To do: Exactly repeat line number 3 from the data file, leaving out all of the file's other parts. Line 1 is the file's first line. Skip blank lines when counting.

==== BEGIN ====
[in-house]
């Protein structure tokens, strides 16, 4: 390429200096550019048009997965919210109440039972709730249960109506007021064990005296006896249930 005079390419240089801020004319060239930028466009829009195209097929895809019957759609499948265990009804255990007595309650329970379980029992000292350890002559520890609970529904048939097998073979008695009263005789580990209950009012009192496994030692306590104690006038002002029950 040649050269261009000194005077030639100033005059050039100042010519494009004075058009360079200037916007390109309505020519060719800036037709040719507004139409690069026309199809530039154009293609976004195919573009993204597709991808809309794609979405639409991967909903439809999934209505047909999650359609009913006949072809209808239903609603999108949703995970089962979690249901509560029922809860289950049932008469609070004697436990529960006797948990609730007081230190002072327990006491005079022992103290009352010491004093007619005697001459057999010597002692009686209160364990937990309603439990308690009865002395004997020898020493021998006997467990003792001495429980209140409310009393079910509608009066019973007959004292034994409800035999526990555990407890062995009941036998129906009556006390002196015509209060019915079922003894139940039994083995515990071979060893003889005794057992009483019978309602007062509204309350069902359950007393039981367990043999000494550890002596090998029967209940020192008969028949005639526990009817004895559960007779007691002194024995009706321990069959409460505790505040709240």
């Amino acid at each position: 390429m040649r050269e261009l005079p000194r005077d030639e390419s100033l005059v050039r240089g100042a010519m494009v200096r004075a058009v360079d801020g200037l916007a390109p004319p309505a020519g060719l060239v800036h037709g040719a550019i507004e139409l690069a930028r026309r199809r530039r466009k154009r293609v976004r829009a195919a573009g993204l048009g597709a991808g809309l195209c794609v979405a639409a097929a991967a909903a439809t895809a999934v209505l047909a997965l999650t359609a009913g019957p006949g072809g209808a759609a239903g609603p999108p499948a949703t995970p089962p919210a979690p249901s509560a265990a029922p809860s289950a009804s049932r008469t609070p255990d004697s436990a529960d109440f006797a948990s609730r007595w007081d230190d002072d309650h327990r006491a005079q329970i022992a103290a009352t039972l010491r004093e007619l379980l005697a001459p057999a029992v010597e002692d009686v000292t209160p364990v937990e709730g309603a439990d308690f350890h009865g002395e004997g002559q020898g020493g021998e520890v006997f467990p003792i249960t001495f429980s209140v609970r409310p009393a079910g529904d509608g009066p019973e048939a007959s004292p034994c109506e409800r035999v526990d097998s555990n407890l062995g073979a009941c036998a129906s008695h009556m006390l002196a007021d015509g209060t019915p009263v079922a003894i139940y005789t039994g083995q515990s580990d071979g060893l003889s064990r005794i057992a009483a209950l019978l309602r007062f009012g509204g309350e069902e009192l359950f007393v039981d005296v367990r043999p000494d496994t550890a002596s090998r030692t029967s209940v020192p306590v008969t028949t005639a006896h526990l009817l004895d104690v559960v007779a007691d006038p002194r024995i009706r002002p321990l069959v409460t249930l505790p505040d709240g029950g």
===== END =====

């Amino acid at each position: 390429m040649r050269e261009l005079p000194r005077d030639e390419s100033l005059v050039r240089g100042a010519m494009v200096r004075a058009v360079d801020g200037l916007a390109p004319p309505a020519g060719l060239v800036h037709g040719a550019i507004e139409l690069a930028r026309r199809r530039r466009k154009r293609v976004r829009a195919a573009g993204l048009g597709a991808g809309l195209c794609v979405a639409a097929a991967a909903a439809t895809a999934v209505l047909a997965l999650t359609a009913g019957p006949g072809g209808a759609a239903g609603p999108p499948a949703t995970p089962p919210a979690p249901s509560a265990a029922p809860s289950a009804s049932r008469t609070p255990d004697s436990a529960d109440f006797a948990s609730r007595w007081d230190d002072d309650h327990r006491a005079q329970i022992a103290a009352t039972l010491r004093e007619l379980l005697a001459p057999a029992v010597e002692d009686v000292t209160p364990v937990e709730g309603a439990d308690f350890h009865g002395e004997g002559q020898g020493g021998e520890v006997f467990p003792i249960t001495f429980s209140v609970r409310p009393a079910g529904d509608g009066p019973e048939a007959s004292p034994c109506e409800r035999v526990d097998s555990n407890l062995g073979a009941c036998a129906s008695h009556m006390l002196a007021d015509g209060t019915p009263v079922a003894i139940y005789t039994g083995q515990s580990d071979g060893l003889s064990r005794i057992a009483a209950l019978l309602r007062f009012g509204g309350e069902e009192l359950f007393v039981d005296v367990r043999p000494d496994t550890a002596s090998r030692t029967s209940v020192p306590v008969t028949t005639a006896h526990l009817l004895d104690v559960v007779a007691d006038p002194r024995i009706r002002p321990l069959v409460t249930l505790p505040d709240g029950g």